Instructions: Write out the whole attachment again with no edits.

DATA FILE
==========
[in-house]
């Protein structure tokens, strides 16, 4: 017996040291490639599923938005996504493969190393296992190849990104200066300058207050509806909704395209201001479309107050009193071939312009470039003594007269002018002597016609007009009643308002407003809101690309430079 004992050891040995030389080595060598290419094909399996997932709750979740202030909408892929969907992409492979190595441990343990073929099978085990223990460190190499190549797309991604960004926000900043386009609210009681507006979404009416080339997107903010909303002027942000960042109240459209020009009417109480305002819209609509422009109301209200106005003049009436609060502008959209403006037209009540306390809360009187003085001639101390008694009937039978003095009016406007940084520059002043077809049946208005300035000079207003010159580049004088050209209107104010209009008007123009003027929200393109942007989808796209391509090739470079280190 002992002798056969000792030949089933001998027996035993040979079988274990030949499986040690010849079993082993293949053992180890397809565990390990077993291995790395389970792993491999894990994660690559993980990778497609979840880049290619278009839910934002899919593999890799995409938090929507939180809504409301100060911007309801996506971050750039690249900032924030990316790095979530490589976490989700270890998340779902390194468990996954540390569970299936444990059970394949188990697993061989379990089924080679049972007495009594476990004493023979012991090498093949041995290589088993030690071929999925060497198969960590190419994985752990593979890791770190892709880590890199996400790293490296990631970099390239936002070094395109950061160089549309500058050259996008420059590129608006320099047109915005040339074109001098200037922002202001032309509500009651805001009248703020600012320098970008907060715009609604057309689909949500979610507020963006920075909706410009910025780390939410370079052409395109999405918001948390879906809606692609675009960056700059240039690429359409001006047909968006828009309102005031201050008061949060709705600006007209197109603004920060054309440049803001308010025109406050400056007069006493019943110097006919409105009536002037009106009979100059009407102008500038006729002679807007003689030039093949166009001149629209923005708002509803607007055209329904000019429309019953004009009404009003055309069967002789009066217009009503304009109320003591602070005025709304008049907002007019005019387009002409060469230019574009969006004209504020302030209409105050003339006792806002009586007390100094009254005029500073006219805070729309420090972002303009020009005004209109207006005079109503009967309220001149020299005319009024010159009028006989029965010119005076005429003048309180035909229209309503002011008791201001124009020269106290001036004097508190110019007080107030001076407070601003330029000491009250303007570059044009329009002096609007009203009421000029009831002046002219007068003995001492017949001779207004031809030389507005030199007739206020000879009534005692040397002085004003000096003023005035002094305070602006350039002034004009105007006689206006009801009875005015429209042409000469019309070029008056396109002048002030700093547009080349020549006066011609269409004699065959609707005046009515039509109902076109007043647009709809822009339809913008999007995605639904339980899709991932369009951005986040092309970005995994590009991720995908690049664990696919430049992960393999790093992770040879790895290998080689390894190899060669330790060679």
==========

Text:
[in-house]
């Protein structure tokens, strides 16, 4: 017996040291490639599923938005996504493969190393296992190849990104200066300058207050509806909704395209201001479309107050009193071939312009470039003594007269002018002597016609007009009643308002407003809101690309430079 004992050891040995030389080595060598290419094909399996997932709750979740202030909408892929969907992409492979190595441990343990073929099978085990223990460190190499190549797309991604960004926000900043386009609210009681507006979404009416080339997107903010909303002027942000960042109240459209020009009417109480305002819209609509422009109301209200106005003049009436609060502008959209403006037209009540306390809360009187003085001639101390008694009937039978003095009016406007940084520059002043077809049946208005300035000079207003010159580049004088050209209107104010209009008007123009003027929200393109942007989808796209391509090739470079280190 002992002798056969000792030949089933001998027996035993040979079988274990030949499986040690010849079993082993293949053992180890397809565990390990077993291995790395389970792993491999894990994660690559993980990778497609979840880049290619278009839910934002899919593999890799995409938090929507939180809504409301100060911007309801996506971050750039690249900032924030990316790095979530490589976490989700270890998340779902390194468990996954540390569970299936444990059970394949188990697993061989379990089924080679049972007495009594476990004493023979012991090498093949041995290589088993030690071929999925060497198969960590190419994985752990593979890791770190892709880590890199996400790293490296990631970099390239936002070094395109950061160089549309500058050259996008420059590129608006320099047109915005040339074109001098200037922002202001032309509500009651805001009248703020600012320098970008907060715009609604057309689909949500979610507020963006920075909706410009910025780390939410370079052409395109999405918001948390879906809606692609675009960056700059240039690429359409001006047909968006828009309102005031201050008061949060709705600006007209197109603004920060054309440049803001308010025109406050400056007069006493019943110097006919409105009536002037009106009979100059009407102008500038006729002679807007003689030039093949166009001149629209923005708002509803607007055209329904000019429309019953004009009404009003055309069967002789009066217009009503304009109320003591602070005025709304008049907002007019005019387009002409060469230019574009969006004209504020302030209409105050003339006792806002009586007390100094009254005029500073006219805070729309420090972002303009020009005004209109207006005079109503009967309220001149020299005319009024010159009028006989029965010119005076005429003048309180035909229209309503002011008791201001124009020269106290001036004097508190110019007080107030001076407070601003330029000491009250303007570059044009329009002096609007009203009421000029009831002046002219007068003995001492017949001779207004031809030389507005030199007739206020000879009534005692040397002085004003000096003023005035002094305070602006350039002034004009105007006689206006009801009875005015429209042409000469019309070029008056396109002048002030700093547009080349020549006066011609269409004699065959609707005046009515039509109902076109007043647009709809822009339809913008999007995605639904339980899709991932369009951005986040092309970005995994590009991720995908690049664990696919430049992960393999790093992770040879790895290998080689390894190899060669330790060679």